Yo! Yes? A Lesson in Punctuation.

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SWBAT sort phrases from the story, Yo! Yes? by the punctuation marks. I can sort cards by the type of punctuation on them.

Big Idea

Using and identifying punctuation helps students become better writers.


5 minutes

Children, come gather on the rug area.  Today I am going to teach you about an important piece of learning how to write. To get you ready for my lesson, I would like you to watch this video.

Before I introduce them to the lesson, I share a video clip from Youtube:  LL Cool J sings about punctuation marks.  The children watch the video from the television show, "The Electric Company". Occasionally, I like to show a video clip to peak the students' interests.  For some reason, they seem to think that if there is a video about what I am teaching, it must be really important.



20 minutes

After watching the video clip, I ask the children about some of the things that they watched.  I like to have the children do activity based lessons more than lecturing to them.  When they get to interact with the materials, they seem to retain more information.  All these activities are designed to improving the reading skills of my students.

Do you remember what any of the punctuation marks were called?  There was a period, a question mark, and an exclamation mark.  Who can demonstrate by telling sentence using a period?  Who can ask a question? (Besides me.)  Who remembers how to use the exclamation mark?

As they recall a punctuation mark, I show the children the anchor charts that I have printed, and we recite the rhyme on each one before I stick them to the front board.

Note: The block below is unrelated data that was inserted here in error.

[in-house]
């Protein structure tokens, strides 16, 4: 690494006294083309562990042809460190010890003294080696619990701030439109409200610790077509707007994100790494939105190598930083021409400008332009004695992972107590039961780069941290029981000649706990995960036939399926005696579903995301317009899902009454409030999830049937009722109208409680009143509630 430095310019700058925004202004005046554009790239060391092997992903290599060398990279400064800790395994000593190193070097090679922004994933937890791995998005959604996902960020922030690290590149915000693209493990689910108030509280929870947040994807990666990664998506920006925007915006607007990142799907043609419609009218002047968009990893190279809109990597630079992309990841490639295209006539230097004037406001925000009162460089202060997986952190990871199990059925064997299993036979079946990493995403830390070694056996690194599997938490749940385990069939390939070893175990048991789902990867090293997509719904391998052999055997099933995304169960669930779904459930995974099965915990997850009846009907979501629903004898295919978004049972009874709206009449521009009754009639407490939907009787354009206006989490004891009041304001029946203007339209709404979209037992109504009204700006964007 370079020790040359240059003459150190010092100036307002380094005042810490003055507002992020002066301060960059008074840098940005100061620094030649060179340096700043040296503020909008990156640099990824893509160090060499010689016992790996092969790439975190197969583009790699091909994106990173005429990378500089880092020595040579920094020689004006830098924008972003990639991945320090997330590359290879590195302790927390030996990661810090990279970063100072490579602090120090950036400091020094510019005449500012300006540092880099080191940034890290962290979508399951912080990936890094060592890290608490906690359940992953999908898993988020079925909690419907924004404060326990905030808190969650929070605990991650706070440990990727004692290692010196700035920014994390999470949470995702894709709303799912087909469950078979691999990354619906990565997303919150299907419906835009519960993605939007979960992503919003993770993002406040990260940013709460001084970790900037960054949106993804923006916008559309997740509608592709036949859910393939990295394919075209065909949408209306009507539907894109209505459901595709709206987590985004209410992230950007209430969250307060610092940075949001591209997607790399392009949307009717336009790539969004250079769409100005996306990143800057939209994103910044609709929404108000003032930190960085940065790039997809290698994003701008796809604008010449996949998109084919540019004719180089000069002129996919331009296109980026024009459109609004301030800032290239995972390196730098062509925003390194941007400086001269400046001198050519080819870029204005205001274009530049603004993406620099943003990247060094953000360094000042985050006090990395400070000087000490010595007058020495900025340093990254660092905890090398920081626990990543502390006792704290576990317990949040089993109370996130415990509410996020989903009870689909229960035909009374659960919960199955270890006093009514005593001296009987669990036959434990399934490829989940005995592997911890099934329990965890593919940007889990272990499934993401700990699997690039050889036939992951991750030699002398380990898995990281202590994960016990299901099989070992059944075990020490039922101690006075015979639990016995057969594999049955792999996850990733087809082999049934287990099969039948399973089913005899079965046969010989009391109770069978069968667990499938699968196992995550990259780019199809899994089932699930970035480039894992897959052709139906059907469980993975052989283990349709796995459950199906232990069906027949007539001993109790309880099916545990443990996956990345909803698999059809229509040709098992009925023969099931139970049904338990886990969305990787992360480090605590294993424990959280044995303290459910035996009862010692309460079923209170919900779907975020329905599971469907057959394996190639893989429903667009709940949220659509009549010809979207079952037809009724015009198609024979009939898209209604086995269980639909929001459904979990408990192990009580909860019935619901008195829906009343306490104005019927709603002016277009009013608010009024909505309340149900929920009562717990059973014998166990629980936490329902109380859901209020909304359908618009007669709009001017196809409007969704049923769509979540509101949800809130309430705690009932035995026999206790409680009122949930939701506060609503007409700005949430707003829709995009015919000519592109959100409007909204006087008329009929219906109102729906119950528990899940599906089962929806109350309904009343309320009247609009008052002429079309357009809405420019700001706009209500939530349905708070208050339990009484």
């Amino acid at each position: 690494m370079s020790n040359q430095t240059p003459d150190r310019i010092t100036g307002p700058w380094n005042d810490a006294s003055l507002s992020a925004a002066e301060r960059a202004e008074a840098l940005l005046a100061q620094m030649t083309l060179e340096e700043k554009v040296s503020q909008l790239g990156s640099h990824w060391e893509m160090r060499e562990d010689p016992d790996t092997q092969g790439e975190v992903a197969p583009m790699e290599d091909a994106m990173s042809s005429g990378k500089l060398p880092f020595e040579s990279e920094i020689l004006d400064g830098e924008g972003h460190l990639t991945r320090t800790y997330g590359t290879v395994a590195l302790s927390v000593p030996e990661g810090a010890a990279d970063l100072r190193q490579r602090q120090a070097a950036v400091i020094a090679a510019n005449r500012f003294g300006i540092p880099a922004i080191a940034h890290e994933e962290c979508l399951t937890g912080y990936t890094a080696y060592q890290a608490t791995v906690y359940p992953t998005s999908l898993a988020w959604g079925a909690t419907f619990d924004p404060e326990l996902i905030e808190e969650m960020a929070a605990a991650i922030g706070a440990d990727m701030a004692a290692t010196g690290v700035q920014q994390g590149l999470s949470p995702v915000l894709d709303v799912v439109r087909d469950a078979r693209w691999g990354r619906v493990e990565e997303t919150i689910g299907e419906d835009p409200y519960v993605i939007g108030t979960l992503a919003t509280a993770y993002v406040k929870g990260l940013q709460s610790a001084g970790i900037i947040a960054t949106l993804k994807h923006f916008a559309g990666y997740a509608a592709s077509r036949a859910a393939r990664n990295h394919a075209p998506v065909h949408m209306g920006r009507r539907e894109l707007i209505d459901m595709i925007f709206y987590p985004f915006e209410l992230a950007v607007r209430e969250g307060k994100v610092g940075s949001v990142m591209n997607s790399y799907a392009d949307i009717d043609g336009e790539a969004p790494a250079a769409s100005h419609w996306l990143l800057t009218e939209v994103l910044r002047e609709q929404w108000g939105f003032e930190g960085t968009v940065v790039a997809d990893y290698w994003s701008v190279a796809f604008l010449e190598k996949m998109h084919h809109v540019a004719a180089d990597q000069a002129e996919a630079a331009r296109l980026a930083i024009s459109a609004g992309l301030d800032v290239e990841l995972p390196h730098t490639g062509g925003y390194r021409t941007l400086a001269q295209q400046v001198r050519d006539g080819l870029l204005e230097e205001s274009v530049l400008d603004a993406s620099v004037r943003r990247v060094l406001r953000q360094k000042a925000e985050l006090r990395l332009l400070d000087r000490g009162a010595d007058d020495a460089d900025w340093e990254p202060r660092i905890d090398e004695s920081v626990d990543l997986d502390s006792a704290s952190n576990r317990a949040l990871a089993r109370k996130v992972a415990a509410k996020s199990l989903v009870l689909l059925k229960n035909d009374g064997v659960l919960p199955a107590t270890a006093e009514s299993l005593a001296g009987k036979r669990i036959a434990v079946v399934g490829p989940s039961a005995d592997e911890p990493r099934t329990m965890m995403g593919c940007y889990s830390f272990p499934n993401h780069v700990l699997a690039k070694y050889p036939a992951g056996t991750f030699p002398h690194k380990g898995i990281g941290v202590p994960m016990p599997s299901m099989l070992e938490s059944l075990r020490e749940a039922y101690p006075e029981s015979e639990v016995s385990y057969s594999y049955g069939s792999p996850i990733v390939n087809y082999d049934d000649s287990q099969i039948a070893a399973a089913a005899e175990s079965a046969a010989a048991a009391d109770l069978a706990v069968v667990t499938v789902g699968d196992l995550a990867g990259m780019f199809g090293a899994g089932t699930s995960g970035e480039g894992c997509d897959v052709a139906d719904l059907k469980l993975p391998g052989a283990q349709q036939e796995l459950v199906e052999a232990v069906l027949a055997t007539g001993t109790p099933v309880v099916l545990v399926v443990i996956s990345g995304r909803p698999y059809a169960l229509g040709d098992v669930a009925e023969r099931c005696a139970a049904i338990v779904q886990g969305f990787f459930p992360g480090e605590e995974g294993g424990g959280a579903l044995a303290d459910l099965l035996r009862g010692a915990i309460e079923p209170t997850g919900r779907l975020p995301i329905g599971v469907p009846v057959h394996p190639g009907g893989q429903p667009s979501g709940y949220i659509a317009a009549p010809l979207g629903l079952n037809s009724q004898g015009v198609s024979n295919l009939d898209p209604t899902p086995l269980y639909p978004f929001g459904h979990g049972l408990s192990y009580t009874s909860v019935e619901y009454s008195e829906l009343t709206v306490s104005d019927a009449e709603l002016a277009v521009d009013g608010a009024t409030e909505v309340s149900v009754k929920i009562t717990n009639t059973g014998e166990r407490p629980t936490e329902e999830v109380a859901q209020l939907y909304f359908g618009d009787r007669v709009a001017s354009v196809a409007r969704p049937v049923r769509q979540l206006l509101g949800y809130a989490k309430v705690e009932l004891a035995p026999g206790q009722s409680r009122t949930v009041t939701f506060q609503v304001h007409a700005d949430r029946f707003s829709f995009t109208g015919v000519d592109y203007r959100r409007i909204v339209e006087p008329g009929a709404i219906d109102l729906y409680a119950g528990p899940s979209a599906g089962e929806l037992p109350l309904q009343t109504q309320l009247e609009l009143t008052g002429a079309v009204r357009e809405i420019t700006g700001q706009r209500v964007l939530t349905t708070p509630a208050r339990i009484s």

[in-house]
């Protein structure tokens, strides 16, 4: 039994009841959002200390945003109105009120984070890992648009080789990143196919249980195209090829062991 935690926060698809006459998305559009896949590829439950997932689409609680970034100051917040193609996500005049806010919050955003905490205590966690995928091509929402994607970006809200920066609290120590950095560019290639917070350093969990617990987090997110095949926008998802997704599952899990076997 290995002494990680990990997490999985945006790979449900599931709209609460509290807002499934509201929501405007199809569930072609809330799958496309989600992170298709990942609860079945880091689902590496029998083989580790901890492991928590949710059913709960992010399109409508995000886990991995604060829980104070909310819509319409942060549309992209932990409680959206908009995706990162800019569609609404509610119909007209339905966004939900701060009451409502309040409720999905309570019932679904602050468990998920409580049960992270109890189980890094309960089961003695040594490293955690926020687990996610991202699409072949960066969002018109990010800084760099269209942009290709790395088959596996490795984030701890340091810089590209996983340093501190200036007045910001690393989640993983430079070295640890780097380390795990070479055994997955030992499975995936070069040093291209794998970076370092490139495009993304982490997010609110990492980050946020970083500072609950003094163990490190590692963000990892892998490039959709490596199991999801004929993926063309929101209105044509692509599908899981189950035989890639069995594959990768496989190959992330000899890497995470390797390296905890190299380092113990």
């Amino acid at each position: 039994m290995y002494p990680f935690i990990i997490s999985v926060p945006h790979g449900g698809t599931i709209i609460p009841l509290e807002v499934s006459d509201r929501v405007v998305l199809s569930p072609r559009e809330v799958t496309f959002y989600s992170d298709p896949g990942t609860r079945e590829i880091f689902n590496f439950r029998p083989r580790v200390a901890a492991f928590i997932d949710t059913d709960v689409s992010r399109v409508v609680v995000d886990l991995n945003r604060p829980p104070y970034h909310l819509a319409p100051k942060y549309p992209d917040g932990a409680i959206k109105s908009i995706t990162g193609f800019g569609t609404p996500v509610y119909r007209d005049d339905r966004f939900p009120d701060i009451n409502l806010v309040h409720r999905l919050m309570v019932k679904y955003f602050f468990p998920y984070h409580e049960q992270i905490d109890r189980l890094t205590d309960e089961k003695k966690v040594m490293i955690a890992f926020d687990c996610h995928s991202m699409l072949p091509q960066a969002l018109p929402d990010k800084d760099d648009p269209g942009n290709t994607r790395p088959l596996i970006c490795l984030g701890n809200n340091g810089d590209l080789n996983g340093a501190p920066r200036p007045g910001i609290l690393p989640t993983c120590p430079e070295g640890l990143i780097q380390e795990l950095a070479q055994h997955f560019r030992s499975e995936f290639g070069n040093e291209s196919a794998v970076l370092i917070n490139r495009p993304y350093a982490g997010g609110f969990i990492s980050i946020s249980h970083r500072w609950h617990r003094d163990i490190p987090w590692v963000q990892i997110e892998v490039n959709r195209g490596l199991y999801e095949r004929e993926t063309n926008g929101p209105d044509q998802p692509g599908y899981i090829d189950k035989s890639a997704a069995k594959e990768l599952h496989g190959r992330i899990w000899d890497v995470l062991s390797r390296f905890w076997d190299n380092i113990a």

I will be reading the story called, Yo! Yes? by Chris Raschka.  While I am reading, you should be looking for the punctuation marks.  Using punctuation helps the author convey the meaning that he wants to convey in the story, and how the marks effect the way a story is read.  If we do not use the correct mark, we could change the meaning of the story altogether.  I will read the story through the first time for the enjoyment of the story, and then I will read it a second time to search for punctuation. Before I read the story for a second time, I am going to give you one of the phrases from the story. When you hear your phrase, you are going to come up and glue it to the chart under the period, question mark or exclamation mark section. 

Prior to the lesson, I created a chart that is marked at the top with . (period); ? (question mark); and ! (exclamation mark).  I also have made a sheet with a few extra phrases so that there are enough for all children to have a turn to place a phrase on the chart.  I have cut apart the page with the phrases and I give each child a piece to hold.  When they are each called up, they are asked to match the punctuation mark on their piece of paper to the chart and glue it to the proper section.  Children that need more of a challenge can read the phrases before gluing them to the chart.


10 minutes

To conclude the lesson and to check for understanding,  we will play a quick game of "Stop that Sentence!"   I have made sets of punctuation stick signs: period, question mark and exclamation mark.  I give each child a set of three signs and they must choose which punctuation sign best finishes the sentence that I have just read. 

I am going to give each of you a set of punctuation stick signs and we will play a game of "Stop that Sentence!"  For example, if I were to read the sentence, Do you see a bee, the correct response would be to hold up the the stick sign that shows the question mark. I will say about ten sentences and see what you have learned.

This way I can see who understands the concept or who needs some remediation.